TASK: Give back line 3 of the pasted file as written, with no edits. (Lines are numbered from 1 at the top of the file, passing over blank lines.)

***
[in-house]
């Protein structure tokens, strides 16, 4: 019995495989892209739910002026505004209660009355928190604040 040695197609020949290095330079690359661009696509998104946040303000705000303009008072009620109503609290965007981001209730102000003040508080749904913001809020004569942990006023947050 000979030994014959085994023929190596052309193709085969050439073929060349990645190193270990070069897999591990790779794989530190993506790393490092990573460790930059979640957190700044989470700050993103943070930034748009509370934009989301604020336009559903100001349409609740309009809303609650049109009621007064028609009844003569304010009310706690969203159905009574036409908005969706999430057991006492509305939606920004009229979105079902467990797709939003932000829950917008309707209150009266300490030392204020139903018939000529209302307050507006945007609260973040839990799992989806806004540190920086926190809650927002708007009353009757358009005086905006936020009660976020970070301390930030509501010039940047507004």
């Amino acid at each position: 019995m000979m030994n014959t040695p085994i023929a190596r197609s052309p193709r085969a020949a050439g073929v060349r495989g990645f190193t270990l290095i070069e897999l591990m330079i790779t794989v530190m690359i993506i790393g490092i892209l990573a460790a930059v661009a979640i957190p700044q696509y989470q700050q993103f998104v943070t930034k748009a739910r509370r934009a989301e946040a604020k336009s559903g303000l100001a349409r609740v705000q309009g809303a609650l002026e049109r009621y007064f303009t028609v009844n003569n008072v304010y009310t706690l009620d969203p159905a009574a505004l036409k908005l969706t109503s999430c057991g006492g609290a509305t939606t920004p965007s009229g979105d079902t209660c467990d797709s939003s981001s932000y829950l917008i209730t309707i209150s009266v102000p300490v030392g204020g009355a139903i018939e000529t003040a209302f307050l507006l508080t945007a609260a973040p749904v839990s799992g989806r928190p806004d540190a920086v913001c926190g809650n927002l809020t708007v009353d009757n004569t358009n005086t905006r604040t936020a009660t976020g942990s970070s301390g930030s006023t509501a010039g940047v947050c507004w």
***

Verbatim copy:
């Amino acid at each position: 019995m000979m030994n014959t040695p085994i023929a190596r197609s052309p193709r085969a020949a050439g073929v060349r495989g990645f190193t270990l290095i070069e897999l591990m330079i790779t794989v530190m690359i993506i790393g490092i892209l990573a460790a930059v661009a979640i957190p700044q696509y989470q700050q993103f998104v943070t930034k748009a739910r509370r934009a989301e946040a604020k336009s559903g303000l100001a349409r609740v705000q309009g809303a609650l002026e049109r009621y007064f303009t028609v009844n003569n008072v304010y009310t706690l009620d969203p159905a009574a505004l036409k908005l969706t109503s999430c057991g006492g609290a509305t939606t920004p965007s009229g979105d079902t209660c467990d797709s939003s981001s932000y829950l917008i209730t309707i209150s009266v102000p300490v030392g204020g009355a139903i018939e000529t003040a209302f307050l507006l508080t945007a609260a973040p749904v839990s799992g989806r928190p806004d540190a920086v913001c926190g809650n927002l809020t708007v009353d009757n004569t358009n005086t905006r604040t936020a009660t976020g942990s970070s301390g930030s006023t509501a010039g940047v947050c507004w």